The rising cost of energy bills has been a controversial and well documented cause of concern – sparking debate at the highest level.
Nowhere is this truer than in rural areas – especially if communities have to rely on often expensive heating oil to warm their homes because they are not connected to the main grid.
With colder temperatures just around the corner this can put people under even more strain, particularly those on fixed incomes such as the elderly who are already struggling to make ends meet.
But a Wiltshire community has joined forces to help residents save money on their heating bills and has seen great success, helped by the falling cost of crude oil.
Eighteen months ago an oil buying club was formed in the Nadder Valley to the west of Salisbury. In that time, the club has grown to 220 members and sees no sign of letting up.
It draws from an area which includes Warminster, Market Lavington and Netheravon in the north through to Bulford, West Tytherley and Landford in the south, while also encompassing Verwood, Iwerne Minster, Tarrant Hinton, Mere, Gillingham and East Stour.
Richard Willan organises The Nadder Oil Buying Club, which was started by his late sister, Andrea Fox. He oversees a regular order which in the last year represented an average of 20,000 litres each month. However, in the last two months, orders have increased to 42,000 litres each month, reflecting clear growth in the club’s popularity. The December order for 47,000 litres was fulfilled at 39.5p per litre.
Mr Willan said: “We started out by advertising in the local community papers and at village shops; however, now the community itself is advertising for us. Word is spreading quickly about the benefits of the club. We are saving our members around 10% on their oil costs – it’s a win, win for everyone. In some cases where people use automatic top up services the savings are as much as 40%. Members can order as little as 500 litres but receive a price based on 40,000 litres.”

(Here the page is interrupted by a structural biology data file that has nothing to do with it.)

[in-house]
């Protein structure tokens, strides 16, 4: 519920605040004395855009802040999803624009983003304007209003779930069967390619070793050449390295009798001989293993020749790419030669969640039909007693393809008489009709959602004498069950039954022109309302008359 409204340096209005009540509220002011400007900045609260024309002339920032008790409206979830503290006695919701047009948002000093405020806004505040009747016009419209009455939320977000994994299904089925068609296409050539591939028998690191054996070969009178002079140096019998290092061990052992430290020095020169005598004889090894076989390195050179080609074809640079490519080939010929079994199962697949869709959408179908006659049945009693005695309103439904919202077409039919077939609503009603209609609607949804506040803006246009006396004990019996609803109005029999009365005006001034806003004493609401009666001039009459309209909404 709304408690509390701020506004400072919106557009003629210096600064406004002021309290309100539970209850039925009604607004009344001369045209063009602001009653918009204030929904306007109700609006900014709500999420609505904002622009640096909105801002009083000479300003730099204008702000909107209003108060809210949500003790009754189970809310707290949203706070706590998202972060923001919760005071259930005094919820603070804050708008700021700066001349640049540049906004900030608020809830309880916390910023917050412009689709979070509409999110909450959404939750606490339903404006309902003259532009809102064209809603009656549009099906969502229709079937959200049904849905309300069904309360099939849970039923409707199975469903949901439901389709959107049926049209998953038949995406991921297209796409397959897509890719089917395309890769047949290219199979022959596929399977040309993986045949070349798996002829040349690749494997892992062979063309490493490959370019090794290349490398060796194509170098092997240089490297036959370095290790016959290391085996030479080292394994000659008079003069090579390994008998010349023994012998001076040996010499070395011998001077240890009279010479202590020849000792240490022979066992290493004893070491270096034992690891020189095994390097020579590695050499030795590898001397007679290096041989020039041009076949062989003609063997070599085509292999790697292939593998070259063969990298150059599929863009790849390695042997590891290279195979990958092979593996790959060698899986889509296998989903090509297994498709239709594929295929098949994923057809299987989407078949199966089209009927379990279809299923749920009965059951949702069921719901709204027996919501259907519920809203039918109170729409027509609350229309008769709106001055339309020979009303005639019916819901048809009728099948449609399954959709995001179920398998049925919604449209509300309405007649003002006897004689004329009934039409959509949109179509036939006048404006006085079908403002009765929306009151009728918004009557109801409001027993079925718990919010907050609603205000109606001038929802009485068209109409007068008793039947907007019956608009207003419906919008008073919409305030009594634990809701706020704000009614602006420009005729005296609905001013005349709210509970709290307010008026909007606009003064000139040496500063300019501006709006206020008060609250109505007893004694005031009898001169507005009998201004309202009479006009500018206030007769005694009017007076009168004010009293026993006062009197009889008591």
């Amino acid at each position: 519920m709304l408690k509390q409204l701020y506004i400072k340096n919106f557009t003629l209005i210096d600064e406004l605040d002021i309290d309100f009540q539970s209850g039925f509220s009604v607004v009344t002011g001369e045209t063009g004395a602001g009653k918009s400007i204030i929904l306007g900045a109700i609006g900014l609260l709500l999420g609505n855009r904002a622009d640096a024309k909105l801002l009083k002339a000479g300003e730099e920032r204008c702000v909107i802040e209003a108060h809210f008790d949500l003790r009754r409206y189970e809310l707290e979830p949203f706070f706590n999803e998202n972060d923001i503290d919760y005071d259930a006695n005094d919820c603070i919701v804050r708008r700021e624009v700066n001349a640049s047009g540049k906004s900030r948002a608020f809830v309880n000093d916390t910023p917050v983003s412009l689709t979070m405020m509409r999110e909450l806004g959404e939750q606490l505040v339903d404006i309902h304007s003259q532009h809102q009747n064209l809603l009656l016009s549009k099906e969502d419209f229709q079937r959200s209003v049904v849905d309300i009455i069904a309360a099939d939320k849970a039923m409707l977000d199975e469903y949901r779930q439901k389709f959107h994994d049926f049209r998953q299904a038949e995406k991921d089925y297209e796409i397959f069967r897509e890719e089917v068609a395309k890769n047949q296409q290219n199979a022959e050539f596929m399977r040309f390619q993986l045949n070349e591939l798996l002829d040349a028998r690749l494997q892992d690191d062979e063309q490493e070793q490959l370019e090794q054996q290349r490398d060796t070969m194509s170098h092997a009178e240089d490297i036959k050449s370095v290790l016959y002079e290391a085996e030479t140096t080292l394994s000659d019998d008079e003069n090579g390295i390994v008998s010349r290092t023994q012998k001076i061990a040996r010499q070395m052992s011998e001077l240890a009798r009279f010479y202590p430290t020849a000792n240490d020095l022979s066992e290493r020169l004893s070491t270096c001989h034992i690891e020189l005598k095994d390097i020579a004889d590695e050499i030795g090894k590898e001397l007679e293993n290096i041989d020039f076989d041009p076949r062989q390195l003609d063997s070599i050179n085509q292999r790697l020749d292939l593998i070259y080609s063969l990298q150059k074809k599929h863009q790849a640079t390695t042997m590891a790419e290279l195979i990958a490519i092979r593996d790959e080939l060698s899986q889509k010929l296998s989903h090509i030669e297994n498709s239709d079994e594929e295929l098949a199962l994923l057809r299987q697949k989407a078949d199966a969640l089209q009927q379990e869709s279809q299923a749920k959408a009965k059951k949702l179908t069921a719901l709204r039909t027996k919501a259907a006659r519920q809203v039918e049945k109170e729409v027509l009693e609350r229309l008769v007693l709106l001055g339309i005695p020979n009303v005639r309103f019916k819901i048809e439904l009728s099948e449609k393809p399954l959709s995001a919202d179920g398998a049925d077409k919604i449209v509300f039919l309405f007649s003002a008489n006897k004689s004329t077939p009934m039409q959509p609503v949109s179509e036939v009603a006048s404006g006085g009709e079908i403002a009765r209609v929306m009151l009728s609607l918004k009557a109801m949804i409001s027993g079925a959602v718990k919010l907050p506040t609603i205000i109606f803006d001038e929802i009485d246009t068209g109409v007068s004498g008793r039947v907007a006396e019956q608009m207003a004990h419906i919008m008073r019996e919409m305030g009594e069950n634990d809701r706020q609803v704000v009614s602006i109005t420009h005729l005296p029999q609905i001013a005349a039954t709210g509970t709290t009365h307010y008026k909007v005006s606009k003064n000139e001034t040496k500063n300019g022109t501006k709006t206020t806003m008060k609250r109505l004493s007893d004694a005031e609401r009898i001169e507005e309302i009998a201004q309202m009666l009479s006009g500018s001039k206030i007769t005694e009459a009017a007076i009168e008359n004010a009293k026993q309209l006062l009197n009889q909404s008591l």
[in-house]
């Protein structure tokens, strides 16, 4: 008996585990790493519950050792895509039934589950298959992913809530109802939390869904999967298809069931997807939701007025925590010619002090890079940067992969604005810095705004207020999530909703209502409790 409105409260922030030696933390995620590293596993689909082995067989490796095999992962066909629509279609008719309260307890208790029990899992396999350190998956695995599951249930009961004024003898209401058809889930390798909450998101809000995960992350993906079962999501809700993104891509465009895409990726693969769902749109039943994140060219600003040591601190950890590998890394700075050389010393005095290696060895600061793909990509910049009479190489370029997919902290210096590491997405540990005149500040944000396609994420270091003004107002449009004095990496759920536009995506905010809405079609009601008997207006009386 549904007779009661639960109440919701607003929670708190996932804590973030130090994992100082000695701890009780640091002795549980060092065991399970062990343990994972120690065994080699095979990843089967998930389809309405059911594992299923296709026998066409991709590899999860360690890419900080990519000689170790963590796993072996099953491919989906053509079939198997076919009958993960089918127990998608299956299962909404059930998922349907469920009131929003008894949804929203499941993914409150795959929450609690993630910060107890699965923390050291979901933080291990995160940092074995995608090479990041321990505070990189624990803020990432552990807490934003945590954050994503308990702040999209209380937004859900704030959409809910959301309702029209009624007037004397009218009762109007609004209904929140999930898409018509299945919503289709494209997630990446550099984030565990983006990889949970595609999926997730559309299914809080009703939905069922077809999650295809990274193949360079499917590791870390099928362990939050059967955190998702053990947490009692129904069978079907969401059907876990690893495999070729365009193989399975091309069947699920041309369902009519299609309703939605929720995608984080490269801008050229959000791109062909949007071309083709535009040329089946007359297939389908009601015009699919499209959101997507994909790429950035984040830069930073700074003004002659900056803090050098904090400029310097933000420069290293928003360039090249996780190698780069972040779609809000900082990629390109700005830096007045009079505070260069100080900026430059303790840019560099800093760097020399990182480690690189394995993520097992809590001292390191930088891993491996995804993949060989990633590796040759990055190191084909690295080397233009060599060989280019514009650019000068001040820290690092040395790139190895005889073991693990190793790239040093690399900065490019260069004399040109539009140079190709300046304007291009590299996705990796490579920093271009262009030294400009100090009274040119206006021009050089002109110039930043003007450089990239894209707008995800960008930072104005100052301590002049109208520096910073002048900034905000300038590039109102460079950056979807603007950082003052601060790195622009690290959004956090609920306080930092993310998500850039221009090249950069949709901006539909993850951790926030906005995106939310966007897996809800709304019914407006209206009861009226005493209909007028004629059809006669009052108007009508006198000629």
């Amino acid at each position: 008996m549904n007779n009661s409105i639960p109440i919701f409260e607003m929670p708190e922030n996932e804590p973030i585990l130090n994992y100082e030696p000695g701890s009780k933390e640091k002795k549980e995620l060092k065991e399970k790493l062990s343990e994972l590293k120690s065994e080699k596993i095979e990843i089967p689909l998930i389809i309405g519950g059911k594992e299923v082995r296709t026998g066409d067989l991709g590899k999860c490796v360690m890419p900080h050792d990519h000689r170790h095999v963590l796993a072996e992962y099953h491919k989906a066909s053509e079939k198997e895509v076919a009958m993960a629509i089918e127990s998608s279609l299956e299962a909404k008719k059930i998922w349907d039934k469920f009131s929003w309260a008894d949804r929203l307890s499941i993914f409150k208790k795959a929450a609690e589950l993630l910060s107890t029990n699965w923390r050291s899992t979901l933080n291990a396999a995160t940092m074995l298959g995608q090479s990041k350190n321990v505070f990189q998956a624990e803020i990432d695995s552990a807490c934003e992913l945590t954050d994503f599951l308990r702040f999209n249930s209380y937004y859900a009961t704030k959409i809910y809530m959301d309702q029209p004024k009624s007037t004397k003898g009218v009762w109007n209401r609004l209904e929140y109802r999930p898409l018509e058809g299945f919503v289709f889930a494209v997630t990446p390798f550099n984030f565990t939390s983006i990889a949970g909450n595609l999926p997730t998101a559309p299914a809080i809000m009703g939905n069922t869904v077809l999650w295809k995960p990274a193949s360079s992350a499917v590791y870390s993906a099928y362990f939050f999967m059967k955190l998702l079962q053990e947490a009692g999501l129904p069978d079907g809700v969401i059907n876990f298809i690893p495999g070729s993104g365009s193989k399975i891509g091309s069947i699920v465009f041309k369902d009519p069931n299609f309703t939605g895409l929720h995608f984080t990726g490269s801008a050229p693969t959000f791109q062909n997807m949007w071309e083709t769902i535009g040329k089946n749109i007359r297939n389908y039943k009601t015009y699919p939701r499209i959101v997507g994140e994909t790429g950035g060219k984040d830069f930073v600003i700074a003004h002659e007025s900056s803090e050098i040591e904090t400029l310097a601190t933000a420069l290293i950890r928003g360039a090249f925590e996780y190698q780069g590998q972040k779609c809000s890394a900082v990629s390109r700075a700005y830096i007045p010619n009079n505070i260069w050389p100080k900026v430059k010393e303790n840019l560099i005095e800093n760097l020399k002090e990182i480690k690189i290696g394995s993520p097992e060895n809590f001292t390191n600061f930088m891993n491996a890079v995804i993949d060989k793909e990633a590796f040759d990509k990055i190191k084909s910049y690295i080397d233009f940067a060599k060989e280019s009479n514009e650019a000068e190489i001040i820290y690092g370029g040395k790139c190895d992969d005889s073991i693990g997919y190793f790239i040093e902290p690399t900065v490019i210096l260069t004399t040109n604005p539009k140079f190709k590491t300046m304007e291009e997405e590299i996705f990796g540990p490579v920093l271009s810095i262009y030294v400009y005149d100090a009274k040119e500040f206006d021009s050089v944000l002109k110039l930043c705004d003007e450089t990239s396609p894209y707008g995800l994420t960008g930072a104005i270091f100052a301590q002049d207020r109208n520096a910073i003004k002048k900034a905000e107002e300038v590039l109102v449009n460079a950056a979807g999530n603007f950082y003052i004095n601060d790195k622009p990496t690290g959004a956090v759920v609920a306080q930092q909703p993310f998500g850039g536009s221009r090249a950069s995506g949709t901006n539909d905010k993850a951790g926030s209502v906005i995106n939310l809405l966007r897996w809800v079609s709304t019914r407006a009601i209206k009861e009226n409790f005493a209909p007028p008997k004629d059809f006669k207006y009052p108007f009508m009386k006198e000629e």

The Nadder Oil Buying Club is part of the larger Oil Buying Club, a new venture created by former Waterstones managing director Gerry Johnson and his business partner Julian Jantke.
The service is completely independent of oil suppliers and is dedicated to using technology to help reduce the cost of living in rural communities – developing software solutions for buying groups, energy purchasing or energy management.
Mr Johnson said: “Our reasons for starting the Oil Buying Club were simple; we wanted to help people lower the cost of heating oil and we wanted to support the dozens of club managers across the UK who ran community oil buying groups.
“I have been an oil user for several decades. Before the days of the internet I used to phone round suppliers whenever I needed a delivery, the price could vary significantly so it was always worth the time and hassle. Along came the internet and the rise of the on-line oil sites. Although they were easier to use I still found that some work on the phones often resulted in a better price.
“Five years ago, I found and joined my local oil buying club and I have never looked back. Our club manager takes the hard work out of finding the best prices and the combination of his research and the buying power a club order generates has meant the club prices are always significantly lower than I could achieve on my own, often more than 10%.
“But there are also environmental and social benefits. Fewer tankers means lower costs but it also gives rise to lower CO2 emissions and fewer trucks on narrow rural roads.
“In addition, for those on fixed incomes or who find it difficult to go through the process of shopping around, then oil clubs provide an excellent option.
“However, running a club isn’t easy. There’s a lot of admin involved in gathering, consolidating and sending orders to suppliers. That’s where the journey for the Oil Buying Club began.
“We now have a system that’s being used by over a thousand consumers with more joining all the time. It’s taken some time to develop but we are proud of the way it makes life better for everyone.”
Once they join up, members receive email notifications of club orders and adding their own requirements can be done from a PC, tablet or smartphone.
The club leader will then supply details of price, delivery and supplier, acting as a point of contact throughout the process.